And this is what sets certain artists apart, what differentiates a work-of-art from a product… the attention to detail and the respect. Not merely crafting the song, but the actual art of making the music. Over the centuries virtuosos have filled halls with geniuses and intellectuals; those whose sole purpose was to master their instruments. The “final piece” was an inevitable result of all that screwing around, but by no means the ultimate goal.
The 70s were especially interesting when it came to pushing the limits of dissonance, insane arrangements and spiritualism. We had Al Di Meola, Steve Lacy, and Santana; prog-rock gods and disco demons; soul-searchers, punk activists and superhuman storytellers. This decade had it all…
And thanks to Chicano Batman, I get to re-live it again as they take some of the best of the 70s and mold it into a style that is truly unique. But these guys aren’t merely doing this for ME; they have embarked on an engaging heroic journey to inspire and entertain us all.
Citizen LA: Ok… You got people shaking their asses. You got really inspiring music. You got soul. Watching the performance, it was obvious the band was having a good time up there… except for you, Carlos, you were a little serious.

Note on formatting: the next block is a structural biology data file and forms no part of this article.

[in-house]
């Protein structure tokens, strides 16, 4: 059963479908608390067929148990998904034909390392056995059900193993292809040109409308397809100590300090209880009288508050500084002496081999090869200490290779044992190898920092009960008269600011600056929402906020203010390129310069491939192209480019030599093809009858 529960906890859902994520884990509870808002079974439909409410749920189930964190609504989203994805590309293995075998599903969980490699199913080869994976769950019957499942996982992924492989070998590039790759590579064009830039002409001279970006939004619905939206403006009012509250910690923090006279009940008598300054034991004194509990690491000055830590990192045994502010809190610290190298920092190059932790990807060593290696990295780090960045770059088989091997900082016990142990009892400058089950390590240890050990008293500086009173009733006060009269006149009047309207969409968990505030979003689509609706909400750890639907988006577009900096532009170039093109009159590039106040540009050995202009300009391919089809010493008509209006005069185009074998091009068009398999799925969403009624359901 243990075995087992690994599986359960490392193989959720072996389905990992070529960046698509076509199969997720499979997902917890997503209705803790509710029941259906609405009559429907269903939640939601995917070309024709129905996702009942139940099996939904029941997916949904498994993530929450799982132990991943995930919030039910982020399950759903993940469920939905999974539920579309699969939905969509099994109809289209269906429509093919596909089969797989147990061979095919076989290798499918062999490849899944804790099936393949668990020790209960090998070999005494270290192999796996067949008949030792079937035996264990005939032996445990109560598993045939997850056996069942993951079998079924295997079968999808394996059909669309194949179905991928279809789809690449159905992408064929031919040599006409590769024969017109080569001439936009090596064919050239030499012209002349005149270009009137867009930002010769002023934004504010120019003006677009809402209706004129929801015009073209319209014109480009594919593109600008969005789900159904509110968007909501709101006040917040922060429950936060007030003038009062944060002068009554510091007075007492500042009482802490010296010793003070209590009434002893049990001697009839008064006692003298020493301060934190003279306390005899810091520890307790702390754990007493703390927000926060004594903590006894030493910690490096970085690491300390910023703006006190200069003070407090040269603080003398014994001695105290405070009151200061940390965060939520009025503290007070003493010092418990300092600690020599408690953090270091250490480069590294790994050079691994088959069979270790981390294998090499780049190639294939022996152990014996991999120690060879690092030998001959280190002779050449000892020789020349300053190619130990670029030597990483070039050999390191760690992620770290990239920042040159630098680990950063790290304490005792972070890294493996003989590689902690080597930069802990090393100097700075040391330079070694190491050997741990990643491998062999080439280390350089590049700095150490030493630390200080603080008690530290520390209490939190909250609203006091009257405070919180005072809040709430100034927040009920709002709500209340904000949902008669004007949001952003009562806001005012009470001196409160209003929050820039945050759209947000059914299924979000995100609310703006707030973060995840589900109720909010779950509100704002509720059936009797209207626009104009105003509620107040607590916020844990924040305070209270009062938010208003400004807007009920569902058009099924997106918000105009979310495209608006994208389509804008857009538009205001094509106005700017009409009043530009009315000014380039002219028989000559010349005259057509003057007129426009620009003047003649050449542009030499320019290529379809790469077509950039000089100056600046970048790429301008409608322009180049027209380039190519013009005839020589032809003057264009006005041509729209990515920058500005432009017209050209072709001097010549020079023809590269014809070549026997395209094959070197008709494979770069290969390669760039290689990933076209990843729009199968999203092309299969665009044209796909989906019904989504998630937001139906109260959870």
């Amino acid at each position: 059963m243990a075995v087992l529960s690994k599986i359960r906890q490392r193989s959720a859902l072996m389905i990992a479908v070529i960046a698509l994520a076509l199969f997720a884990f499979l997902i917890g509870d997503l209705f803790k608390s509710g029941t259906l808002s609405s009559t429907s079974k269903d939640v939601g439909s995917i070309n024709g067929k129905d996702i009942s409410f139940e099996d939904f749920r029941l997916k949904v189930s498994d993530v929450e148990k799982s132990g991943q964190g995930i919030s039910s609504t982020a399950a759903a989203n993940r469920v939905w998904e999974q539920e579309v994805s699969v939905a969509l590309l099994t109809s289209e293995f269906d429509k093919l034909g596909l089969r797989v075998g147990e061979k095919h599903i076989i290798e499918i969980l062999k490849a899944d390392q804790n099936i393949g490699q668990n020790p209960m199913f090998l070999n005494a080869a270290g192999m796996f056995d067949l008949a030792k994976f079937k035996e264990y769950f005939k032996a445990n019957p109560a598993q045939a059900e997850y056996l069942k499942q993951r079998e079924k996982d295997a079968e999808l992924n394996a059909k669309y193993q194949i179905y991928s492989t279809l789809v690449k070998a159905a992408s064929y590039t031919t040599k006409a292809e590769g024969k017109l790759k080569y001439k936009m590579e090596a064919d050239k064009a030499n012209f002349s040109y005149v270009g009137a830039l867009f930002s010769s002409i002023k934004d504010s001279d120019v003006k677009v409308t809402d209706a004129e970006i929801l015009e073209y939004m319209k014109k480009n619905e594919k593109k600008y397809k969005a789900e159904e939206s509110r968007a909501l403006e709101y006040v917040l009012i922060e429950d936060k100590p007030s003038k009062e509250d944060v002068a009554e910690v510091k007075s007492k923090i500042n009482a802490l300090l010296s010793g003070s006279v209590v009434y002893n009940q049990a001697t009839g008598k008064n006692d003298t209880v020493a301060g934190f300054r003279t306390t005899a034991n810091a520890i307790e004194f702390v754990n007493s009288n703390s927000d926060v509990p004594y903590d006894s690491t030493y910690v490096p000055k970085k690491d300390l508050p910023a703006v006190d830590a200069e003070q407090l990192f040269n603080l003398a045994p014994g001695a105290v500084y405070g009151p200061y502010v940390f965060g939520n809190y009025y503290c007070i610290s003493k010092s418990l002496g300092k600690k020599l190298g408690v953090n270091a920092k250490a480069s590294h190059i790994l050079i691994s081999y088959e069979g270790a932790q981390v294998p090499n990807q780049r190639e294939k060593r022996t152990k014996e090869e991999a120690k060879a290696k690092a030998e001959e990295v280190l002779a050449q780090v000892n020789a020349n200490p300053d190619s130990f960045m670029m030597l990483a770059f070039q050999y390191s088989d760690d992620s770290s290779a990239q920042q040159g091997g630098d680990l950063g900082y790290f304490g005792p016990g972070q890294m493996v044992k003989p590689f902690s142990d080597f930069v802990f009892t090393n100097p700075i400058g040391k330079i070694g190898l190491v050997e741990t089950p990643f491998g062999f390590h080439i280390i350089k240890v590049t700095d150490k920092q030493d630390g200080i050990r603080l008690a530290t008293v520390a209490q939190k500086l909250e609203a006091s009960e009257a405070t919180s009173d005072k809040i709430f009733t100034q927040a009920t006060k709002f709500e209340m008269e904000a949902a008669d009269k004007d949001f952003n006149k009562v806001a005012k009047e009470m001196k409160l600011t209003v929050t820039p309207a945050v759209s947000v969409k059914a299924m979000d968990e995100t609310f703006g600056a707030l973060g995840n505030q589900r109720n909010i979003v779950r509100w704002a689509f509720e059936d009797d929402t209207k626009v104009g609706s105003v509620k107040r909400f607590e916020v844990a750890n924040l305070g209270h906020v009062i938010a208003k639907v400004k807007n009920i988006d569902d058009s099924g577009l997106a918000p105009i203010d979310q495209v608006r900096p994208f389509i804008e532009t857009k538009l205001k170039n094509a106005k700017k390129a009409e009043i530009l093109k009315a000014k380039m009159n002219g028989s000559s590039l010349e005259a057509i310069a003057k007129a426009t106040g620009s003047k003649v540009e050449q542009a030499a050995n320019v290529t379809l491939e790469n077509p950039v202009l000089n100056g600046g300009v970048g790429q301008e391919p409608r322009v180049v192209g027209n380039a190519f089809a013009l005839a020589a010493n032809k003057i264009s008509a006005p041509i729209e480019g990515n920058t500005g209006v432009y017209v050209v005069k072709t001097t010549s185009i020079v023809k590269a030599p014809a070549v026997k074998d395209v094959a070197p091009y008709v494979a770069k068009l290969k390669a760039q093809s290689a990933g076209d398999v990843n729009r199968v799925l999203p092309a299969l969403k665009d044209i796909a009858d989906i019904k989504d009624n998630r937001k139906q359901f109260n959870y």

Carlos: I have so many things going on with my effects that require a lot of concentration. I mean, I wanna dance around too, but… [sad face].
Citizen LA: Aww, look at that. You don’t give Carlos a chance to dance! What’s wrong with you guys??
Bardo: We are all pretty busy up there. I play the guitar, the keyboards, and sing all at the same time.
Citizen LA: I think I saw you working a Hacky-Sack too.
Bardo: You know it!
Citizen LA: Chicano Batman, huh? So which one of you is Bruce Wayne?